This spot-checking of figures is the main ‘test methodology’ used in the wild. Spreadsheet ‘developers’ do not construct sophisticated test harnesses and procedures. You might argue they should, but they don’t and likely never will. And as for the ‘multi-million row result’ problem, end-users are not idiots they’re just end-users, they’ll do it once, and learn to be more careful the next time (or they’ll use the limit-rows option).

This lack of drill-though will definitely mean I will continue to use normal pivot tables for situations that would otherwise be better solved using PowerPivot. As many such models will be based on relatively small datasets ( sub-100,000  ‘facts’) it might be suggested there’s no need for PowerPivot. But this is to miss the ‘intellectual’ power (as opposed to the massive data crunching power of VeriPaq) at the heart of PowerPivot; the star-schema.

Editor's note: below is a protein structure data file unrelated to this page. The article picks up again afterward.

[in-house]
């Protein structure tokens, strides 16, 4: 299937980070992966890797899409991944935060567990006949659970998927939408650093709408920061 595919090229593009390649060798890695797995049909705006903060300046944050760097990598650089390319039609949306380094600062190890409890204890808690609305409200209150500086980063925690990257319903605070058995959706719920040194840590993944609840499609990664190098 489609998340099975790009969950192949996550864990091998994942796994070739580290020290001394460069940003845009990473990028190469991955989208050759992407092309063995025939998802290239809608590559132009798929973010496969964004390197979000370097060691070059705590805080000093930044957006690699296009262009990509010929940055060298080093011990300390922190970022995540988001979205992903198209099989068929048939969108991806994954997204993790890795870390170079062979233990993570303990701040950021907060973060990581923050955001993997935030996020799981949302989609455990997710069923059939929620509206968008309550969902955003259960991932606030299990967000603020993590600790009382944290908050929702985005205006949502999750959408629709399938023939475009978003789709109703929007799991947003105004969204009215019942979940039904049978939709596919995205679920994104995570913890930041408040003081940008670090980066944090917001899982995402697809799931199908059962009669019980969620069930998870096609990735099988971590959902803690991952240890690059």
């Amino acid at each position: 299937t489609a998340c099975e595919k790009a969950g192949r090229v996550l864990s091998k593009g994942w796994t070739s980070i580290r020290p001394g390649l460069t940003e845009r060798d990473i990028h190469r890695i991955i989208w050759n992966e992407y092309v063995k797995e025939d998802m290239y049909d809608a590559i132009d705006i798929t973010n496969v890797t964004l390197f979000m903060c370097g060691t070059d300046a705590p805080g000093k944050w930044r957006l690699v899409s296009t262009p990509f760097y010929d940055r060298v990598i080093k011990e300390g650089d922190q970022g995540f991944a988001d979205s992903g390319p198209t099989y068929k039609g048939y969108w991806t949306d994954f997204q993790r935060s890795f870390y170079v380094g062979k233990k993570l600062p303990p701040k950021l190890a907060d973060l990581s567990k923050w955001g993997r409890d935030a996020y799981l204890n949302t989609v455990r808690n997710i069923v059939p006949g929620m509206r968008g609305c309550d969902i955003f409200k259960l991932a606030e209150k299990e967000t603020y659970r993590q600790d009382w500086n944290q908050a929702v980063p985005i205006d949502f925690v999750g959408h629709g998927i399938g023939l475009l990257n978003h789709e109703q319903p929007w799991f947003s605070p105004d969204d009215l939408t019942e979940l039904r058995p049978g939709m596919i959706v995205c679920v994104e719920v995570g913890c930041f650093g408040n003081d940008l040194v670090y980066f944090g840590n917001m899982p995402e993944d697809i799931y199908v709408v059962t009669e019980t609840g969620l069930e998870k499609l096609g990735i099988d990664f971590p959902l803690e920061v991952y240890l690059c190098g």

Most of  the commentary on PowerPivot has focused on its ability to handle really large datasets but this emphasis on ‘big-data’ (something the rest of the BI industry share) often ignores the power of human-scale small-data (i.e. the world of the spreadsheet jockeys). The power of a star-schema to model BI problems (be they small or large) is something I’ll return to in a later post. (UPDATE: http://blog.gobansaor.com/2010/07/09/star-schemas-to-boldly-go-where-no-excel-spreadsheet-has-gone-before/)